Desperation in Death
by Robb, J. D.

Lieutenant Eve Dallas investigates the Pleasure Academy after two girls attempt to escape with tales of being groomed for sex trafficking, in the latest addition to the long-running, New York Times best-selling series following Desperation in Death. (mystery & detective).

This case hits especially close to home for New York homicide detective Eve Dallas. The evidence seems to indicate that Mina was a victim of a child sex-trafficking ring. The clues also seem to suggest that Mina might have been murdered by 13-year-old Dorian Gregg, but Eve believes that Dorian, along with Mina, was actually trying to escape from whatever hell in which they'd been imprisoned. Eve knows firsthand what it is like to be held captive as a young girl, and now she is going to make sure whoever did this to Dorian and Mina pays for their crimes. With the fifty-fifth gritty and completely gripping entry in her Eve Dallas series, Robb (Abandoned in Death, 2022) continues to deliver compelling thrillers with nerve-shredding twists and turns and featuring a gutsy protagonist, who takes guff from no one and investigates her way. Copyright 2022 Booklist Reviews.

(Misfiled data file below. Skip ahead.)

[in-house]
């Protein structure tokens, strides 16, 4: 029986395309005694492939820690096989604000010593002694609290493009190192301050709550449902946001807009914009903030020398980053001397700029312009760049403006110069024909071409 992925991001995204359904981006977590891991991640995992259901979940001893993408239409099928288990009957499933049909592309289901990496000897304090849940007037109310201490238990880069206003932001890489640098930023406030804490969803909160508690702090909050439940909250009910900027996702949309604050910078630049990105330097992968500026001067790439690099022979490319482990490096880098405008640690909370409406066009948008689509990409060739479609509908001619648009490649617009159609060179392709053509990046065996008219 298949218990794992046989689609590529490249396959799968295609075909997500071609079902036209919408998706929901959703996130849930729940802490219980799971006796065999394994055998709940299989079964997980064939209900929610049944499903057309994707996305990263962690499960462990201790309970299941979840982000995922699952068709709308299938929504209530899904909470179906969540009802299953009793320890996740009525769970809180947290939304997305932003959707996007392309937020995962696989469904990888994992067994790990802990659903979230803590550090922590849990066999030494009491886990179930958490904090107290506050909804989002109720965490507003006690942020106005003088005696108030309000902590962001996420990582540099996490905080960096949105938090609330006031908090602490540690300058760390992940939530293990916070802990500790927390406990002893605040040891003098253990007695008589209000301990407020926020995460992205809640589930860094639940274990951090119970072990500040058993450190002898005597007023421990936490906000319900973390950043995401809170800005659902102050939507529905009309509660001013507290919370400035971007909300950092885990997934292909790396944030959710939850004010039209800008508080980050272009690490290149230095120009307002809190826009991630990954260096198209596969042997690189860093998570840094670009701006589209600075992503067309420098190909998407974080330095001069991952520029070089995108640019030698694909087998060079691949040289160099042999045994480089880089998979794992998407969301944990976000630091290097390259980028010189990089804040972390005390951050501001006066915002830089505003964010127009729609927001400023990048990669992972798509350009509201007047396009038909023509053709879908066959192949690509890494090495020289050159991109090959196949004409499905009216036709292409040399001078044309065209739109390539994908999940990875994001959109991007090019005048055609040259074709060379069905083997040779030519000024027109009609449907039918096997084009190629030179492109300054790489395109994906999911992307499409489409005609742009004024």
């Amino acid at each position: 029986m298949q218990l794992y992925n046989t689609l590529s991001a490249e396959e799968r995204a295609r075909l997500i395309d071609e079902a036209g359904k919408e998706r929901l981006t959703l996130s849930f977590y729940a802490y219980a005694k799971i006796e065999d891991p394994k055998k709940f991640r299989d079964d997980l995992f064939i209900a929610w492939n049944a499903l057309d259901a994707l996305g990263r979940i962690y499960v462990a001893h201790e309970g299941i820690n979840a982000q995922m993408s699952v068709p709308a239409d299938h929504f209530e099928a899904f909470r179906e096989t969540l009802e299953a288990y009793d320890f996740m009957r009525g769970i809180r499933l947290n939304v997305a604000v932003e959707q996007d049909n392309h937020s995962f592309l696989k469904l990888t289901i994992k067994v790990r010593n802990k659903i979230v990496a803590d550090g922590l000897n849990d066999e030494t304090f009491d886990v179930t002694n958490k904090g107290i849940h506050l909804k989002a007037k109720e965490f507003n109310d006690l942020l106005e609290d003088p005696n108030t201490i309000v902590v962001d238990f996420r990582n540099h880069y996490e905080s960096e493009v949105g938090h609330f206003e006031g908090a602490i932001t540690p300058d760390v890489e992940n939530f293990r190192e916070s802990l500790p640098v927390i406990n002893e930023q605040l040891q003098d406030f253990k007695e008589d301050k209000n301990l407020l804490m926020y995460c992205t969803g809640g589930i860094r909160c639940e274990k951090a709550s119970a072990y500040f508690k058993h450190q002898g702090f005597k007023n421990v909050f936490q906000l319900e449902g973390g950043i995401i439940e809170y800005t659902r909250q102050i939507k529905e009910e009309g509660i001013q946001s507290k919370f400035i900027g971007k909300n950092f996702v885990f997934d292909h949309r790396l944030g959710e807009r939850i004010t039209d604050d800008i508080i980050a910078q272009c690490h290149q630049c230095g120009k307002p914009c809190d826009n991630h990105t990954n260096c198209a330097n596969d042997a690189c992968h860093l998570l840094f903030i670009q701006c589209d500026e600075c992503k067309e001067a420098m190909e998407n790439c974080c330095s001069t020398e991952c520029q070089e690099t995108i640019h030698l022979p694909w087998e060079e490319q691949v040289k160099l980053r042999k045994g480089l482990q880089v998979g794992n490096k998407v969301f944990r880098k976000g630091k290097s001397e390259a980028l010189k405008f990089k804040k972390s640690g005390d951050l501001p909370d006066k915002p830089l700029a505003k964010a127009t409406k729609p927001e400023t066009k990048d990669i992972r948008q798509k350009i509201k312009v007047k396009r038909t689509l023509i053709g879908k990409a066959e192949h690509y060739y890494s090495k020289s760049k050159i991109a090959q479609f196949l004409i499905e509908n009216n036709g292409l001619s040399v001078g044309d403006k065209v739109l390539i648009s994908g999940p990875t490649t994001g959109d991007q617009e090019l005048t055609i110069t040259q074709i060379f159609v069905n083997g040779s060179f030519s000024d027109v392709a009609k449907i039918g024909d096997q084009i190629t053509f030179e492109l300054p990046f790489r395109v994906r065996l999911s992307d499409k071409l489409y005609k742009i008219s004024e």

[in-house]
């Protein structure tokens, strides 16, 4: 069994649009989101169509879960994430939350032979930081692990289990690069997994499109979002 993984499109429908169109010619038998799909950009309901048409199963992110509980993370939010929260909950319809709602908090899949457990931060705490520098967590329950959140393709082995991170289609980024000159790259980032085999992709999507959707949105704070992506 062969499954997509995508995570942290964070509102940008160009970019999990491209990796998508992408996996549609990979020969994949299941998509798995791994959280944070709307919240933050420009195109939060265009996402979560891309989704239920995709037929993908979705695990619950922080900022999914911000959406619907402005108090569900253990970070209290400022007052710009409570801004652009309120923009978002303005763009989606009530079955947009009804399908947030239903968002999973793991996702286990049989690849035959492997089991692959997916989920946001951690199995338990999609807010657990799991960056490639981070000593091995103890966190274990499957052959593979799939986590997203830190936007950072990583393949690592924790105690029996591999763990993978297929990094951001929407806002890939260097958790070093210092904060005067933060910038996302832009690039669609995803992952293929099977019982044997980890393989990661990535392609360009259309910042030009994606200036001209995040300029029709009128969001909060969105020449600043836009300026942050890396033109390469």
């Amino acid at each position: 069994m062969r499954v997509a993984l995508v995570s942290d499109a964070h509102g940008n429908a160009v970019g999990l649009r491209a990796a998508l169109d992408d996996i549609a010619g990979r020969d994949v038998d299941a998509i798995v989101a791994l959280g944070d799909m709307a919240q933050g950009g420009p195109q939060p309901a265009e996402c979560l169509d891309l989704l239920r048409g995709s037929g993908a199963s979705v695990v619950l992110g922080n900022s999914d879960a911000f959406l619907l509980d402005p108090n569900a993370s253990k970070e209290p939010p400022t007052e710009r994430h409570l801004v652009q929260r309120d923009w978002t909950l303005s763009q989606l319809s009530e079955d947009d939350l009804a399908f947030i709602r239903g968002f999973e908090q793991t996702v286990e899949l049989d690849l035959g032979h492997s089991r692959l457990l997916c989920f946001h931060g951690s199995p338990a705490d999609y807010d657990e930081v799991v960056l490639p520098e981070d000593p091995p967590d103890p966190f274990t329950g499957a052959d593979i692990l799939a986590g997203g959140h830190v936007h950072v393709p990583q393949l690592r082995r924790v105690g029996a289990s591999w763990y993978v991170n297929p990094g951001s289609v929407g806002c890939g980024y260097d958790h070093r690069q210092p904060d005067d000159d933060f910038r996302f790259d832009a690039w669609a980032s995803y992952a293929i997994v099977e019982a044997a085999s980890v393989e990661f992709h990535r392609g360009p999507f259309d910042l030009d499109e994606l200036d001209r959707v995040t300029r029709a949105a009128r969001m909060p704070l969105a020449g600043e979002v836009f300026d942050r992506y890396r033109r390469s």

The latest update from 2061 pits Lt. Eve Dallas against a crew of professional-grade child traffickers. All too soon after Dorian Gregg is taken under the wing of Mina Cabot, another 13-year-old Pretty One who's been snatched from the street and imprisoned in the malignant Academy, their friendship ends when Dorian hurts herself during their nocturnal escape attempt and Mina heroically sacrifices herself and ends up dead. Terrified of every stranger she meets, Dorian falls in with a bunch of street kids who show her more kindness than she's seen in years. Meanwhile, Dallas and her partner, Det. Delia Peabody, identify the dead girl as Mina, realize that she's been held captive in luxurious servitude for months (who'd have the interest or the resources for that?), get wind of her vanished companion, and begin a frantic search that will harness the full resources of the NYPSD; Dallas' billionaire husband, Roarke; and those street kids. Locating Dorian, who was criminally neglected by both her mother and the who-cares Child Services employee assigned to her case, turns out to be less trouble than returning her to something like a normal life, a transition for which Dallas draws freely on her own traumatic history. Robb strains to generate suspense from Dallas' duel with an illegal organization as formidable in its way as her own legal one, and a good deal better organized. For better or worse, though, this is a full-throated but not especially original indictment of child trafficking wrapped up in a futuristic procedural. Target audience: readers interested in the differences between Pretty Ones, Servants, Breeders, and Pets. Copyright Kirkus 2022 Kirkus/BPI Communications. All rights reserved.

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